As September ticks by, and sharpened pencils begin to dull, new-backpack smells are replaced with old-lunch ones, and tags are popped off of all the fresh fall merchandise, the familiar comforts of this time of year bring with them a sobering reality. The year 2018 had the most school shootings of any on record. American students start the school year by locating new emergency exits, learning lockdown drills, and preparing to one day have to hide from — or fight — someone with a gun.
“I don’t think parents are necessarily as in touch with what that experience is like for their kids, and how we’re traumatizing a younger generation on a regular basis now,” says Nicole Hockley, founder of Sandy Hook Promise, who lost her son Dylan in the 2012 tragedy that gives her organization its name. Each year, Sandy Hook Promise releases a new PSA to raise awareness to the growing problem of gun violence, usually timed to the anniversary of that December day in Connecticut. But this year, Hockley says, they decided to take a new strategy and focus on “this new normal.” Watching the PSA below, you’ll see what she means.
VIDEO: Sandy Hook Promise's 2019 "Back to School" PSA
Hockley says we do a grave disservice to our children when “we teach them how to expect violence and how to act when it happens, rather than teaching them prevention and how to stop it from ever getting to that place in the first instance.” Nothing drives that home as clearly as seeing school kids in the ad cheerfully showing off their new school gear, and then using it to save their lives in a shooter scenario that plays out offscreen. “These new sneakers are just what I need for the new year,” one teen says, running down a hallway, as shots ring out behind him. Later, a girl ties a tourniquet around her friend’s bleeding leg, with socks she says “are real lifesavers.”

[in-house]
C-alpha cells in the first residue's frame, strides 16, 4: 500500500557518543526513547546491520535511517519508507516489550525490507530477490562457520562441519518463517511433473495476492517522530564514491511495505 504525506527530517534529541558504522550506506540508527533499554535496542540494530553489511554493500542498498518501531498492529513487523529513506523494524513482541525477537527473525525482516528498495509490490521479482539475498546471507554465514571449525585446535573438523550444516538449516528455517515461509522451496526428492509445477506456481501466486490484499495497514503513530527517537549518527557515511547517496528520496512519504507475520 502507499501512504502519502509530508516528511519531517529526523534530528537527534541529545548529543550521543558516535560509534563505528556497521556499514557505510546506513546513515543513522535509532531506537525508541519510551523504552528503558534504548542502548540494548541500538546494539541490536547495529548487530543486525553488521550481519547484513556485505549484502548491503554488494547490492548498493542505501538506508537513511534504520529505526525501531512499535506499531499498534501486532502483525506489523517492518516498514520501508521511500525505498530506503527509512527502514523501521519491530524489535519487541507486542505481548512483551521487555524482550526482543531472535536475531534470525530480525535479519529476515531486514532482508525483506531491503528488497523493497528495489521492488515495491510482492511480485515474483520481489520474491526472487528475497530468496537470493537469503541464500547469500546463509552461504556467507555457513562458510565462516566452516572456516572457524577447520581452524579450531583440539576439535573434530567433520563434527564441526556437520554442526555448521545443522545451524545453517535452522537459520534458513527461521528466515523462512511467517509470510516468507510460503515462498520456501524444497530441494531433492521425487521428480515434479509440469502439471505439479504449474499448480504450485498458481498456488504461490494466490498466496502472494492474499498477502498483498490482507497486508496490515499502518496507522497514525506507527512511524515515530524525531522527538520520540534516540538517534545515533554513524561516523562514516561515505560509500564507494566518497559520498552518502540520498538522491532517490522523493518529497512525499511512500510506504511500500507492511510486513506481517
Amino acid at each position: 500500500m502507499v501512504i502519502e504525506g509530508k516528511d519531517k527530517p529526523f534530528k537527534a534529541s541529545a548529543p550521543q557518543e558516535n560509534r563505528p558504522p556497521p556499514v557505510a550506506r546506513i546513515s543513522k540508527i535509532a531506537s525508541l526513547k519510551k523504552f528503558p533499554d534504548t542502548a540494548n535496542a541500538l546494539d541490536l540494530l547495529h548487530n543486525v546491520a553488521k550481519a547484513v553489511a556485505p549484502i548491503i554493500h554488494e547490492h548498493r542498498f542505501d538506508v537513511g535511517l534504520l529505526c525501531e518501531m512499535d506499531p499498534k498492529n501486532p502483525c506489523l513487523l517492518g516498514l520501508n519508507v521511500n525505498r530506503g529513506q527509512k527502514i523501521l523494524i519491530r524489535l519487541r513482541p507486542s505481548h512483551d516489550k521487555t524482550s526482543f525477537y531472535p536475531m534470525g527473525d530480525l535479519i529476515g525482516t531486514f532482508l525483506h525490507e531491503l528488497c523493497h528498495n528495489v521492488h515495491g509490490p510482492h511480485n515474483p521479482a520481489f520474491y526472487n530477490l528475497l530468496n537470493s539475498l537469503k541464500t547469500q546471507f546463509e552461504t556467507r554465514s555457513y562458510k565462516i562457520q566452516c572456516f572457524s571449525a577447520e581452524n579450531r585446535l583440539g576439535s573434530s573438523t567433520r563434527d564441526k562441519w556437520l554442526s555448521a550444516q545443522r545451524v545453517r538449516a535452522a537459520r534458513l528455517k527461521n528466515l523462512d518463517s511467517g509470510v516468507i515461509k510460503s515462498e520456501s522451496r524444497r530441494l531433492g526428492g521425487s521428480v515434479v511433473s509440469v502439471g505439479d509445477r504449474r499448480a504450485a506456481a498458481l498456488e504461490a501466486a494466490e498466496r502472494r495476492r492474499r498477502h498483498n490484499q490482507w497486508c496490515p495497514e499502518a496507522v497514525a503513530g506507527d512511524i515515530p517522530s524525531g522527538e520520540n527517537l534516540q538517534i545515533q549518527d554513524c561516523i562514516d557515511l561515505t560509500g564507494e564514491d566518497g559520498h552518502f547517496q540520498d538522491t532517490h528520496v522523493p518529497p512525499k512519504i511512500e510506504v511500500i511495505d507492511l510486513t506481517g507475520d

“We wanted to have parents experience this; really, really hit them in the heart and then compel them to take action. We’re saying that really the only back-to-school essential is to learn the signs and take action in order to prevent school shootings and other forms of violence,” Hockley says.
In 2018 there were 24 school shootings killing 114 people, according to data compiled by EdWeek. There have been 18 school shootings resulting in injuries or deaths so far in 2019. Looking beyond schools, Everytown for Gun Safety reports that every day 100 Americans are killed with guns, with roughly 36,000 losing their lives in this country annually. Starting a conversation with the kids in your life is one of the simplest and most important actions to take, Hockley says, and Sandy Hook Promise has a toolkit for that. She reiterates that so much gun violence is preventable, when people are educated about the signs before it's too late.
With its free programs in schools, Sandy Hook Promise has trained 7.5 million kids and adults to know the signs of a potential gun violence situation. Its anonymous tip reporting system, Say Something, is accessible in nearly 4,000 schools nationwide, and the organization says it has averted several school shooting plots, multiple teen suicides, and countless other types of violence, by receiving — and immediately acting on — these anonymous tips. Once, Hockley says, a shooter sent in a tip himself: “I’ve got my Glock-9 loaded; you’ll never find me.” They did.
“Our kids deserve better,” Hockley says. “Because this shouldn’t be normal in any way shape or form. If people don’t stay engaged and make change happen, then we’re just saying that’s the price we’re paying, this is the way it is in America, and I, for one, refuse to accept that. And I want everyone else to refuse to accept that as well.”
The point of the ad, produced by BBDO and filmed at a school in Los Angeles, is that children shouldn’t have to be our first-responders. Adults should be way more active in this conversation; letting the kids have their cool, new skateboards or first cell phones (that part of the ad should stay with anyone who sees it). On the Sandy Hook Promise website, there are research-backed warning signs of self harm or being a danger to others, which often appear before anyone wields a gun. Learning these signs, and talking about them, can mean all the difference. It can mean, like those back-to-school socks, life or death.
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